Charter Leaders Connect with Senate Education Chair Carol Liu

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November 21, 2013 Senator_Liu_Odyssey_Charter_November2013.JPG (Feature: Large Thumbnail)Representatives from diverse charter schools across Los Angeles recently had the opportunity to have a deep and thoughtful discussion with Senator Carol Liu (D - Pasadena), who plays an important leadership role in the Legislature. A two-hour conversation touched on issues from SB 740 funding to charter-district collaboration, teachers unions and Code 1090.

"We deeply appreciate Senator Liu and her staff taking the time to dive into some critical issues that will likely come up in the Senate Education Committee this year. Nothing is as powerful as hearing from school leaders directly about how state policies affect their schools and their students," said Myrna Castrejon, SVP of Government Affairs for the California Charter Schools Association, which coordinated the meeting. "Senator Liu's passion for education and deep knowledge of California education policy history was evident in the discussion."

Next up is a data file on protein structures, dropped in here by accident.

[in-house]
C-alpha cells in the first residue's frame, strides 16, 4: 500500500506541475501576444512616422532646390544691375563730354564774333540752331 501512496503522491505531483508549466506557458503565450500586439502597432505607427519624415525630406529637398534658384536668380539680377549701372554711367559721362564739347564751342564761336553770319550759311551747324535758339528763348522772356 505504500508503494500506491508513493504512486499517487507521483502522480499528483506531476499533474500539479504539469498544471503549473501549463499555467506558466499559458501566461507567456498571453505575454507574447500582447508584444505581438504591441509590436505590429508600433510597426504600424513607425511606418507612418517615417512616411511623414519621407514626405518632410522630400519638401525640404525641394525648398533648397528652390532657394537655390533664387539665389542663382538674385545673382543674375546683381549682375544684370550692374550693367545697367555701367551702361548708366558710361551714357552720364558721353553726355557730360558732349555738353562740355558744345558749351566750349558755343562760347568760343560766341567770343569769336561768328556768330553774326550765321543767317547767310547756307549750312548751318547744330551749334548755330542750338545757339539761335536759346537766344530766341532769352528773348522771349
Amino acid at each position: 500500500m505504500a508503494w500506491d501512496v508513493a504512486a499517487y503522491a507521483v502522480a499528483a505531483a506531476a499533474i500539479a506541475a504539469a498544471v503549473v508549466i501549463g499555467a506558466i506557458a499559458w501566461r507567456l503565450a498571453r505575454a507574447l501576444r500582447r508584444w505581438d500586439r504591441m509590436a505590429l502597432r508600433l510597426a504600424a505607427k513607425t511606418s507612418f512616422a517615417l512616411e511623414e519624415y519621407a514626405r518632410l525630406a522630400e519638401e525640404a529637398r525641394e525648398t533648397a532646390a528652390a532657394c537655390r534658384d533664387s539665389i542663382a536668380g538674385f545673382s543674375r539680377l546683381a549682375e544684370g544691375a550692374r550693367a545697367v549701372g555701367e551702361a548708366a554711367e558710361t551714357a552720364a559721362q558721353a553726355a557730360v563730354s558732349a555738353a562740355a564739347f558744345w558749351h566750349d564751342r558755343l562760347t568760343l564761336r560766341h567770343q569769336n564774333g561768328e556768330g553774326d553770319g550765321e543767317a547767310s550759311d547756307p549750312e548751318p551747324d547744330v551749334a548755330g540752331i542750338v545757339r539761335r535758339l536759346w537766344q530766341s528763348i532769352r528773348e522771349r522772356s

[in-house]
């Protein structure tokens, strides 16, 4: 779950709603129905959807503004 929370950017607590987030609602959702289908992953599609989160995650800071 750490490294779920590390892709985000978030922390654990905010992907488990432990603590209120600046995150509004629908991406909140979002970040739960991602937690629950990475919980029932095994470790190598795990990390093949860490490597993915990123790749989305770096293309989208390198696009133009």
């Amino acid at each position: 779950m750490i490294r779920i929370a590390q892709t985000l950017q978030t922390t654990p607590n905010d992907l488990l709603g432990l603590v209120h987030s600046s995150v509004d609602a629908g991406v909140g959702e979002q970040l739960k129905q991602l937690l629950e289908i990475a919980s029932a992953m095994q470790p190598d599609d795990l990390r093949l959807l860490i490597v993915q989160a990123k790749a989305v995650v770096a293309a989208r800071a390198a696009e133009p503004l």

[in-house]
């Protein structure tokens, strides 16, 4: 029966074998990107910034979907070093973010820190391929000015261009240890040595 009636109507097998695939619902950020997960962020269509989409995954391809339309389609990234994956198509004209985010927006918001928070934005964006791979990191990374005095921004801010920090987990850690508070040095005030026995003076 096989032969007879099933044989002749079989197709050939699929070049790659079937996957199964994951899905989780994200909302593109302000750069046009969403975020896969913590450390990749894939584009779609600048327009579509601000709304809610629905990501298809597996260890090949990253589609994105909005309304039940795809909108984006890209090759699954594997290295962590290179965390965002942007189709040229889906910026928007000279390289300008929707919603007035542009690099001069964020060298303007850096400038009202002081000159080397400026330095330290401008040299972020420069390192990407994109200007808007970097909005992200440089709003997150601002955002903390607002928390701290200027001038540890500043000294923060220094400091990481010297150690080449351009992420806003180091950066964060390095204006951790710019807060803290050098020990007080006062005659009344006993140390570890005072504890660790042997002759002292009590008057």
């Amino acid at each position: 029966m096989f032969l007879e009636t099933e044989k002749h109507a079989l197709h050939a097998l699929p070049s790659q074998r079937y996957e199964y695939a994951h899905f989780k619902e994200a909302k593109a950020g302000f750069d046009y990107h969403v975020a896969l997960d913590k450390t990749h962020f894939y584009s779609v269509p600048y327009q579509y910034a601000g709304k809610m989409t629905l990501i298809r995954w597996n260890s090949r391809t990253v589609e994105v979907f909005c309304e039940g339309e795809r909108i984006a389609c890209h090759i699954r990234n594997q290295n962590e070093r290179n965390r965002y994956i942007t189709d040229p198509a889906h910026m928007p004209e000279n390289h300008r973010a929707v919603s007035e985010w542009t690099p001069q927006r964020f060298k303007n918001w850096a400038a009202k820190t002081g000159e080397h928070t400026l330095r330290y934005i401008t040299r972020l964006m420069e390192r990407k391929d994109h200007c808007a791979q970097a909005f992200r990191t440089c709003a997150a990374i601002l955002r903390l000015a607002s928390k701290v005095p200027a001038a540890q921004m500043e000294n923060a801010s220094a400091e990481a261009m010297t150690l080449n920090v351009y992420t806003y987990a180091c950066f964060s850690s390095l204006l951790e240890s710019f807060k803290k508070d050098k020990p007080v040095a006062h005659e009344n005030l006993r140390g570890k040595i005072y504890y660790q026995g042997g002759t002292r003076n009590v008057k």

Senator Carol Liu (D-Pasadena) is currently chair of the Senate Education Committee. Virtually all critical charter school legislation will pass through this committee in the legislative process. Senator Liu grew up in the Bay Area where she attended public schools. She went on to teach in Richmond public schools and ultimately became a school administrator.

The roundtable included charter leaders from Liu's district: Shawn Brumfield, founder of Pasadena Rosebud Academy, Kate Bean, Executive Director of Aveson Global Leadership Academy, and Lauren O'Neill, Executive Director of Odyssey Charter School, which hosted the visit at their school. Several charter leaders from other parts of Los Angeles also joined, including Ana Ponce of Camino Nuevo Charter Academies, Parker Hudnut from ICEF Public Schools, Michelle Jasso of Endeavor College Prep and Marco Petruzzi of Green Dot Public Schools who talked about their work on school turnaround. Senator Liu was joined by her Education Advisor Ed Honowitz, who is a former Pasadena Unified School District board member, as well as Lenin Del Castillo who works for the Senate Committee on Education.

Performance and Impact of Charter Schools